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  Sports   In Other sports  17 Sep 2017  City’s cyclists get their wheels rolling

City’s cyclists get their wheels rolling

THE ASIAN AGE. | KABEER KHAN
Published : Sep 17, 2017, 1:01 am IST
Updated : Sep 17, 2017, 1:01 am IST

A 104km endurance race and 54km leisure ride will have the city’s biking enthusiasts testing their limits today.

Rohit Kuttapa
 Rohit Kuttapa

Sit back and get ready to cheer the cyclist commuters who will be coming out in numbers for the The Indian Terrain ‘Seven Island Sportive’ event, which will consist of a 104km endurance race, and a 54-km ride. The 104km race will be the competitive leg of the sportive, while the 54km segment will be a leisure ride. The race will start from Hotel Bawa International, Domestic Airport at 6 am today. The top 3 finishers in the Men and Women divisions in the 104km endurance race, will qualify for an accredited championship race (Grand finale) which will be held in Delhi later this year with the winners from the other cities. 

In Mumbai, cycling has always been a never-ending activity. It has connected two different classes of society. The first are people who cannot afford a motor vehicle and the second are those who undertake cycling for leisure. Rohit Kuttapa, CEO of ‘ChooseMyBicycle’, has a vision of bridging this gap with his idea of the race. “We have organised a couple of national-level races with the Cycling Federation of India and now we are moving towards the growth of amateur cyclists. We want to give them a top-class experience to come out and contribute to the growth of the sport. Mumbai has a huge community of cyclists who spend their weekends covering long routes on bicycles,” said Kuttapa.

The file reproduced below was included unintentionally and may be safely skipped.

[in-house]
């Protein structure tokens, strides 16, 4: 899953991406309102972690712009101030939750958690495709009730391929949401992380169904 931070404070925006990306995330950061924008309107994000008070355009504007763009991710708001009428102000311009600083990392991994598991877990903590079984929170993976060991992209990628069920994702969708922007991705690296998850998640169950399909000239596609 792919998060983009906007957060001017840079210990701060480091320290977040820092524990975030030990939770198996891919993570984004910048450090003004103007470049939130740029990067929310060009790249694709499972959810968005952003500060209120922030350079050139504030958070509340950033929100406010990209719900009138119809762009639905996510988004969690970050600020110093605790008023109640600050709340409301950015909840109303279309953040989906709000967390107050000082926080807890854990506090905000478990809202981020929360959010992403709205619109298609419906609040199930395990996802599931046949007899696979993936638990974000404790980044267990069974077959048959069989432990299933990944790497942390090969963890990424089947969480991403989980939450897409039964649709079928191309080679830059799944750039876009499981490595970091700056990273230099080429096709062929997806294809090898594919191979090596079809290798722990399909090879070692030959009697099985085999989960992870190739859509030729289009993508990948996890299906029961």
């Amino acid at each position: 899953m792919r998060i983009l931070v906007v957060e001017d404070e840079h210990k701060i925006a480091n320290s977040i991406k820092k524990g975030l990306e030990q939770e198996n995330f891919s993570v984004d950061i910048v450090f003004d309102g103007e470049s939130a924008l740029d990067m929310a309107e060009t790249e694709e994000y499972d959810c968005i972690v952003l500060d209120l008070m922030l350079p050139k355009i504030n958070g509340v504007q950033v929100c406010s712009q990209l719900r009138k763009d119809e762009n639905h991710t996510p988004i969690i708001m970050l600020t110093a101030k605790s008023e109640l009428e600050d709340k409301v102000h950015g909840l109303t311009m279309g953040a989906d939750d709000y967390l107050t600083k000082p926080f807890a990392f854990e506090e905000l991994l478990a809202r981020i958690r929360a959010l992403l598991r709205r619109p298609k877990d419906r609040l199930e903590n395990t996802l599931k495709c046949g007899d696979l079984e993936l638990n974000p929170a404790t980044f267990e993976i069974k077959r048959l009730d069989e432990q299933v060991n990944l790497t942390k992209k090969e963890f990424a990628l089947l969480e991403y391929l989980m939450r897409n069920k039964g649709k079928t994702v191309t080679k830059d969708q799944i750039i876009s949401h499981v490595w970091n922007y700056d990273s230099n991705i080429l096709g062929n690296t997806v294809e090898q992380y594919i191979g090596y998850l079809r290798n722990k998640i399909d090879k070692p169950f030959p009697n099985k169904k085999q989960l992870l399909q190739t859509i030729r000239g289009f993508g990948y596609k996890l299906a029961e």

“While we were organising the race, we contacted all the major cycling groups in Mumbai to understand their requirements so that we could give them the best experience. It was lovely to see the diversities that different groups have,” he adds.

The challenges faced by people who walk or cycle in Mumbai are indisputable and well-documented. However, cycle tracks — which are often proposed as the first solution to cyclists’ woes —  fail when their design and implementation do not take into account the already existing urban fabric. While organising the race, the organisers insisted support from the local traffic police authorities and they were well supported by them. The government itself urges the people of Mumbai to pursue non-motor transportation with the problem of pollution escalating over the years in the city. “When we asked the traffic control and local police, they were very supportive. Even they want less pollution and we also want to encourage people to use less motor transport and switch to environment-friendly methods of commuting, which is one of our initiatives of the race,” said Kuttapa.

Another good news that came for the cyclists was the announcement from chief minister Devendra Fadnavis earlier this week, as he sanctioned `300 crore as his in-principle approval to the proposal of the Brihanmumbai Municipal Corporation (BMC) to construct a cycle track in the city.

A statement issued by the Chief Minister’s Office (CMO) said the cycle track would be built by clearing all encroachments along water pipelines in Mumbai, which will open a 100-metre wide corridor on both sides. This could very well spark the growth of cyclists in Mumbai.

Tags: rohit kuttapa, chief minister’s office